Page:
Clever code is Hard to Maintain... and Maintenance is Everything

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**Malbolge - A public domain esoteric programming language named after the eighth circle of hell in Dante’s Inferno, the Malebolge.
**Malbolge - A public domain esoteric programming language named after the eighth circle of hell in Dante’s Inferno, the Malebolge.
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[RMH: No changes made to this one, but I'm not sure if this is really a project management axiom or a programming axiom. ]

Revision as of 12:36, 11 May 2009

Clever Code is Hard to Maintain

David Wood Fredericksburg, Virginia, USA

Which code fragment would you rather maintain, or review?

This one?

	char stringToChar(String s) {
		short i = Short.parseShort(s.substring(2, s.length()), 16);
		return (char)i;
	}

	public String sayHello () {
		String[] input = {"48", "65", "6C", "6C", "6F", "2C", "20", "57", "6F", "72", "6C", "64"};
		String output = "";
		Iterator i = Arrays.asList(input).iterator();
		while(i.hasNext()) {
			output += stringToChar("\\u00" + i.next());
		}
		return output;	
	}

or this one?

	public String sayHello () {
    	        String output = new String("Hello, World");
	        return output;
	}

Naturally, I am not proposing hard-coding values into code. Accept this toy example for what it is.

The first code fragment may not be particularly clever, but it is certainly obfuscated, makes use of relatively esoteric language features (such as the conversion of a hexidecimal number to an alphanumeric character), contains unnecessary cruft* (such as the insertion and subsequent deletion of "\\u") and will take any programmer some time to see what it does.

The second code fragment might seem boring, uninteresting or even suggest a lack of skill, but the two fragments do the same thing. Being too clever makes it hard on those who follow you. If later developers can't read your code, how do you expect them to maintain it? Any given programmer may try to be clever to enhance their job security, but no project manager will benefit from it.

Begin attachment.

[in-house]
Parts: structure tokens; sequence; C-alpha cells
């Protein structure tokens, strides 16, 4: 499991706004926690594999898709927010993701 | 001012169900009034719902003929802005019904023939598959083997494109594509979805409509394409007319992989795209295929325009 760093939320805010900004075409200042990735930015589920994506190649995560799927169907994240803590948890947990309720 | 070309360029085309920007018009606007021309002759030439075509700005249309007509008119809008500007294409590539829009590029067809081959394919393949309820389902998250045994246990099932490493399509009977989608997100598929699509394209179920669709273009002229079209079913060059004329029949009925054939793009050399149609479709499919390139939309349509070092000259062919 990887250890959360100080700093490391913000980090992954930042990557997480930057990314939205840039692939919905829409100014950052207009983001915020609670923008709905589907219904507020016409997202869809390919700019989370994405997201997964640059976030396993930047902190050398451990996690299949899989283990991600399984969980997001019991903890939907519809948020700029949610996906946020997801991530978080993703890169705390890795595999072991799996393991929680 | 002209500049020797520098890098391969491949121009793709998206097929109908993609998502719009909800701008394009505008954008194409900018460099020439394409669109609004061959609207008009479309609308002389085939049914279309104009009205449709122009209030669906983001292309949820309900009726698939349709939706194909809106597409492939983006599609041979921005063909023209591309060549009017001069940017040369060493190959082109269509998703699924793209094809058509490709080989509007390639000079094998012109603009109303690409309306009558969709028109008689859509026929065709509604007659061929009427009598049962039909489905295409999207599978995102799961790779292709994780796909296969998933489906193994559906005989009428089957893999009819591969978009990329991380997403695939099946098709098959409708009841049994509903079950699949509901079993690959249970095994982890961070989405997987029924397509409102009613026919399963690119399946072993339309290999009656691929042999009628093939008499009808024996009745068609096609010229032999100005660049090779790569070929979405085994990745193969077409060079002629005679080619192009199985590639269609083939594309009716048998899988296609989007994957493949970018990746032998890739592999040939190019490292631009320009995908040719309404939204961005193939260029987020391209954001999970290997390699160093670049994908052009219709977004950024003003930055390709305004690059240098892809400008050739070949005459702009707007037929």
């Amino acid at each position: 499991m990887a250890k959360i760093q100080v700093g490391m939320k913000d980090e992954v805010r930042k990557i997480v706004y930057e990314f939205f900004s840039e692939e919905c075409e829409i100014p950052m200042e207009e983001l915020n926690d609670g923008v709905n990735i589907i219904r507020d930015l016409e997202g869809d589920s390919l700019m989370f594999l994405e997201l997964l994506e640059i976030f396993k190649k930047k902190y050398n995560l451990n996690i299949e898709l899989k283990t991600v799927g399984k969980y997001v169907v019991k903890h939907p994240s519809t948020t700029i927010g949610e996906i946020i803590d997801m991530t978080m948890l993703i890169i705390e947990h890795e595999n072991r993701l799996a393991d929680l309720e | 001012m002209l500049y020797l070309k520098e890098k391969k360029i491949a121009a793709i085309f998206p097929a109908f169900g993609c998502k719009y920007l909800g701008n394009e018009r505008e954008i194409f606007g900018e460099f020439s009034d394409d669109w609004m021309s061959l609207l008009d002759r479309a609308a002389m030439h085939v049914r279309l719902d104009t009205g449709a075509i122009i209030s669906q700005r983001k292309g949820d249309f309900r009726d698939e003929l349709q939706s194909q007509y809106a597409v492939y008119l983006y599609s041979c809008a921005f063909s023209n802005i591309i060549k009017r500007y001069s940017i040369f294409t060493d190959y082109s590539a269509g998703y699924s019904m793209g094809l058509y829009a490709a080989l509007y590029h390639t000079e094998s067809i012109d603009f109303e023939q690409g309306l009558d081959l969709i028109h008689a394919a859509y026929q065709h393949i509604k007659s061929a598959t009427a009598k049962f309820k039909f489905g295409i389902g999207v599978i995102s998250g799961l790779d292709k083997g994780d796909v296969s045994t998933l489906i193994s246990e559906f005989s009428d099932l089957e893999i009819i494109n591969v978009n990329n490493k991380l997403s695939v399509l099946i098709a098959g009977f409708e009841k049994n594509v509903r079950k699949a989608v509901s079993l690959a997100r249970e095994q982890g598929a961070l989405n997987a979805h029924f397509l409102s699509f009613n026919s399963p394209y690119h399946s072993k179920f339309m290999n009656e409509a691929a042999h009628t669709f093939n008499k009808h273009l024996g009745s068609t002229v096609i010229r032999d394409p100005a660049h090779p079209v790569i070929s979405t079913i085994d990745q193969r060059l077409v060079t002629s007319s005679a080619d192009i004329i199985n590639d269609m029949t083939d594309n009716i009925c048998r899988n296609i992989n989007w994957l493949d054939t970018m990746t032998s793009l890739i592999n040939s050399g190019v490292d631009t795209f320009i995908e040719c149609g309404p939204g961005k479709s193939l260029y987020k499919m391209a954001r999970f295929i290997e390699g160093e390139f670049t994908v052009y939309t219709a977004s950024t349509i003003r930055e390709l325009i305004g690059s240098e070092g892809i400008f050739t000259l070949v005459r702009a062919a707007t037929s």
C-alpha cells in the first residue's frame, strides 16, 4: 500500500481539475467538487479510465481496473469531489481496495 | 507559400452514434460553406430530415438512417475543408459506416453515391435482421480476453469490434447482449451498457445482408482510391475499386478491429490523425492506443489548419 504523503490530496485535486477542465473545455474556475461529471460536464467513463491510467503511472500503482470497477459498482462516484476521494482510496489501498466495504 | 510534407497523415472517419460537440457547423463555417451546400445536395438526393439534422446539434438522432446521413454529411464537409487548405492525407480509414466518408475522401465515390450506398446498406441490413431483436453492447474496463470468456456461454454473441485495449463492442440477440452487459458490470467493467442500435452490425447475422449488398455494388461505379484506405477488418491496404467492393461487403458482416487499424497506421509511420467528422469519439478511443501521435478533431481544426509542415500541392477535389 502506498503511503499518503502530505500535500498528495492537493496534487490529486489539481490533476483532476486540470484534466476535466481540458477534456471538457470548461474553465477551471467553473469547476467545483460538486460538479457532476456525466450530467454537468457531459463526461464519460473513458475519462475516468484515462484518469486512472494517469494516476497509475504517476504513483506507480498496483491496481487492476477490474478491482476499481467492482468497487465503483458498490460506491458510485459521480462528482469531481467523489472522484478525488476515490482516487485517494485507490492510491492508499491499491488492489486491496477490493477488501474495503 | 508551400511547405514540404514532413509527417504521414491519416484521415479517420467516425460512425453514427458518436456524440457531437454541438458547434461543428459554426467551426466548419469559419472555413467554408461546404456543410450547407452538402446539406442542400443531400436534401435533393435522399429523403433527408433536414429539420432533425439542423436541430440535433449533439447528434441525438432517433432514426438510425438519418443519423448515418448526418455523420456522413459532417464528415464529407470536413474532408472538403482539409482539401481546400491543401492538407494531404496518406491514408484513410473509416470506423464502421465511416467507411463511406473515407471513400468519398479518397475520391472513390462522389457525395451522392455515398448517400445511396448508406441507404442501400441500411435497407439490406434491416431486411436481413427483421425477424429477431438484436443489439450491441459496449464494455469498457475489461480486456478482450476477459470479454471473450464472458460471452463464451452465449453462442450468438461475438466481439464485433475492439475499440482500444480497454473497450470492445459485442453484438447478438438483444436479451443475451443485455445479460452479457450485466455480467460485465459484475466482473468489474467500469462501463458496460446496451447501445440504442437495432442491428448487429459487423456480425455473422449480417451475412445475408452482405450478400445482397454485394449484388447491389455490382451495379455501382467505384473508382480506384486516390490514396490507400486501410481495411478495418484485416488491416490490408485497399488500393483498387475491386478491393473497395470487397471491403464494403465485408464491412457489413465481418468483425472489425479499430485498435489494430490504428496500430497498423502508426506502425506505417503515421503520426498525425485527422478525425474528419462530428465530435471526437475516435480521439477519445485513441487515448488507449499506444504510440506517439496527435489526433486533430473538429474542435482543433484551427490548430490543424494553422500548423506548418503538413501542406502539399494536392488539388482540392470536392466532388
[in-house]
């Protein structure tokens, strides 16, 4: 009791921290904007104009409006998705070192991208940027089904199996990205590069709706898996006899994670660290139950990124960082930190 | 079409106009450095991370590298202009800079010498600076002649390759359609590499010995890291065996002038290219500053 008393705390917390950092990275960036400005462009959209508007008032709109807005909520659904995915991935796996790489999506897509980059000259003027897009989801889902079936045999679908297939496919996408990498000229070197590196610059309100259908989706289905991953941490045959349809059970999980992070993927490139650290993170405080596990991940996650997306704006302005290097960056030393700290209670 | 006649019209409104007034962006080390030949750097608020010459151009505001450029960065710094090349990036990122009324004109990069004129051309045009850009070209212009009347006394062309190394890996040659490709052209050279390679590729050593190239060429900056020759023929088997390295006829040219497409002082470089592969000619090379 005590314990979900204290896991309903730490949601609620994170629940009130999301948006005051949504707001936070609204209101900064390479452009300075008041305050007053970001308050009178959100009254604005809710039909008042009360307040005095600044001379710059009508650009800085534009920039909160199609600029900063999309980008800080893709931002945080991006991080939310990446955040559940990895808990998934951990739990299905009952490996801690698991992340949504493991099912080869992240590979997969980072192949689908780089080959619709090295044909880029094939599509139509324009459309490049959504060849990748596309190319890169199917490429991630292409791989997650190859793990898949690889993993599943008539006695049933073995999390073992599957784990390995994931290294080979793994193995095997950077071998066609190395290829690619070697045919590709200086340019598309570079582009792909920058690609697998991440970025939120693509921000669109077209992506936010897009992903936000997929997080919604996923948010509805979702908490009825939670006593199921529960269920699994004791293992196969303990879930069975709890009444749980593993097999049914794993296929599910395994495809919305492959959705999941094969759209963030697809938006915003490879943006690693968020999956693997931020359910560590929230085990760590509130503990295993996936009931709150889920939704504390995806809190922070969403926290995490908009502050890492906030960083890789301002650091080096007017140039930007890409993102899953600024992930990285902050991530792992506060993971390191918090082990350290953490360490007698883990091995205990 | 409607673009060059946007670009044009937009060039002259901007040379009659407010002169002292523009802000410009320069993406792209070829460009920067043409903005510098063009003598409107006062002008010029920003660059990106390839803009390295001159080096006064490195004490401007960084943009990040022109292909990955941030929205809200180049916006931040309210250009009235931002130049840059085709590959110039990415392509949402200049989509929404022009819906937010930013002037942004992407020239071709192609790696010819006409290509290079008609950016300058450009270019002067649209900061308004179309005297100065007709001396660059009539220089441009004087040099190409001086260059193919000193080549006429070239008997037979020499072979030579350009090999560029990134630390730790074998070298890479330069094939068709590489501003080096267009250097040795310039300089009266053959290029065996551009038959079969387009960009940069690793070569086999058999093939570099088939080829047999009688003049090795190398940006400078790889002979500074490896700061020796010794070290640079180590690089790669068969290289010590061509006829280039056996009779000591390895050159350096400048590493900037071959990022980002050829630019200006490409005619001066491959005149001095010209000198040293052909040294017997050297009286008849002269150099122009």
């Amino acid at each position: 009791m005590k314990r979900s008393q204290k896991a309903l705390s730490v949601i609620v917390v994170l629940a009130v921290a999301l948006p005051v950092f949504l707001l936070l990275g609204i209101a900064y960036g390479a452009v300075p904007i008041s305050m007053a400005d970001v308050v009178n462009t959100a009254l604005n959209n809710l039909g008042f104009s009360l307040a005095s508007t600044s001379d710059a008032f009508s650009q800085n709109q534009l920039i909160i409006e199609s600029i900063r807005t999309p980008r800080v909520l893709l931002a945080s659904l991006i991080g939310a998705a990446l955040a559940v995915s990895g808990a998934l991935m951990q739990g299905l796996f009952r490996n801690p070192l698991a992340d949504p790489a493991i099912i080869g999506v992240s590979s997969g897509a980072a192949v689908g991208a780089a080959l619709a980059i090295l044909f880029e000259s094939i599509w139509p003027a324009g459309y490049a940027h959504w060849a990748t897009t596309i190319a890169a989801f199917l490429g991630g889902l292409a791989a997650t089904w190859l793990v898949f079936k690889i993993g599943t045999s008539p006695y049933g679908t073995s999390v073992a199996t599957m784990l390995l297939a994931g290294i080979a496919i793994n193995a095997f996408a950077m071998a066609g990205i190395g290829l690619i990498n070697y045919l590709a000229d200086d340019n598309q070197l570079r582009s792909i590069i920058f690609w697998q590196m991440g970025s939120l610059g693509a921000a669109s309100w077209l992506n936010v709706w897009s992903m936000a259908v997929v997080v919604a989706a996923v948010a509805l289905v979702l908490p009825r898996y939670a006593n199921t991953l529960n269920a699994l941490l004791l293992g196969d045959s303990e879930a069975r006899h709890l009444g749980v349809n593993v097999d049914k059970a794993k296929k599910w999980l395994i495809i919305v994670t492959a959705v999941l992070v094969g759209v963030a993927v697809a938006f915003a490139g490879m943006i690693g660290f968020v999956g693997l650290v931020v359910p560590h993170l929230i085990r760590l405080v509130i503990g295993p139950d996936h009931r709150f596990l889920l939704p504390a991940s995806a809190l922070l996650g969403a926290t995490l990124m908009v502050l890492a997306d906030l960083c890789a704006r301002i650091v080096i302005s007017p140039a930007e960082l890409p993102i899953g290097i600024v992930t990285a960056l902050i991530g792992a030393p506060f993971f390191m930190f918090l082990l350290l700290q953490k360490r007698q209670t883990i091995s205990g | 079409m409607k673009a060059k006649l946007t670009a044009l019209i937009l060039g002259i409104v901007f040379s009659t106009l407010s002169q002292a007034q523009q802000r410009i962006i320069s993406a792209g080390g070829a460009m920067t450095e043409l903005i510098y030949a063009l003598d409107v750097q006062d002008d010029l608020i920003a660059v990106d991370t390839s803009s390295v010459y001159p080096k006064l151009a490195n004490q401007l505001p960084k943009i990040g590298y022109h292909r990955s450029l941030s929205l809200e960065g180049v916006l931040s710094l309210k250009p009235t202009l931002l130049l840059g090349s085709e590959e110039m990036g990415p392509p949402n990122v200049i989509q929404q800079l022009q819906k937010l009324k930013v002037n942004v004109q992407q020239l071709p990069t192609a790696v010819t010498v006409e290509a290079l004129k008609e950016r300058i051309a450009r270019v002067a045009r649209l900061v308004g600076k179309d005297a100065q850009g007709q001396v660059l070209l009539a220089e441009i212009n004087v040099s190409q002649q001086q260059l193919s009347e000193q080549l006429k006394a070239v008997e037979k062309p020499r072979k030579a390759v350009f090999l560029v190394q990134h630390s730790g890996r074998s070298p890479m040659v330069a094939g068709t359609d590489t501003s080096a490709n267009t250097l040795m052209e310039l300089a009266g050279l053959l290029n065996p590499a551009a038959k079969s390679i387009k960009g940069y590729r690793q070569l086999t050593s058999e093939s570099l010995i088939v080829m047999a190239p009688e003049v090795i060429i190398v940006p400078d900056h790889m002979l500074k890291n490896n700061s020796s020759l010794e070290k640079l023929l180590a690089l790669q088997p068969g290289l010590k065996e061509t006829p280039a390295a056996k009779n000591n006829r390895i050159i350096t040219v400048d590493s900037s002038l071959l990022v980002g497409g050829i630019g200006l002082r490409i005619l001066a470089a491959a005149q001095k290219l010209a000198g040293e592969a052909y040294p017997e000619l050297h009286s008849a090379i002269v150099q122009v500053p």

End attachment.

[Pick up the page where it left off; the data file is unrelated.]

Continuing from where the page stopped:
Choice of language can matter, too, but only if you go to extremes. After all, the same "Hello, World" output can be obtained from this program in the intentionally difficult Malbolge** language:

(=<`:9876Z4321UT.-Q+*)M'&%$H"!~}|Bzy?=|{z]KwZY44Eq0/{mlk**hKs_dG5[m_BA{?-Y;;Vb'rR5431M}/.zHGwEDCBA@98\6543W10/.R,+O<

Switching between languages that can trace their tortured lineages back to C (or any other common way of doing things) is probably going to be relatively painless.

A software system must be replaced when it cannot be maintained. Replacement often requires reverse engineering of the original and modified requirements before a new system may be designed. Reverse engineering becomes necessary because the code and the information about the code have diverged to a degree that the best documentation for the system is the code itself. This is called a "loss of coupling" between the software components and system metadata. Maintenance failure occurs as a direct result of:

  • programmers creating new bugs via “bad fix injection”,
  • breaking the documentation by failing to keep it up to date, and
  • failing to migrate away from aging or removed system dependencies.

Code that is too clever will be misunderstood and will result in all three of the above problems. Misunderstood code leads proximately to maintenance failure.


  • Cruft - Computing jargon for “code, data, or software of poor quality. Also, any accumulation of obsolete, redundant, irrelevant, or unnecessary information, especially code.
    • Malbolge - A public domain esoteric programming language named after the eighth circle of hell in Dante’s Inferno, the Malebolge.

[RMH: No changes made to this one, but I'm not sure if this is really a project management axiom or a programming axiom. ]

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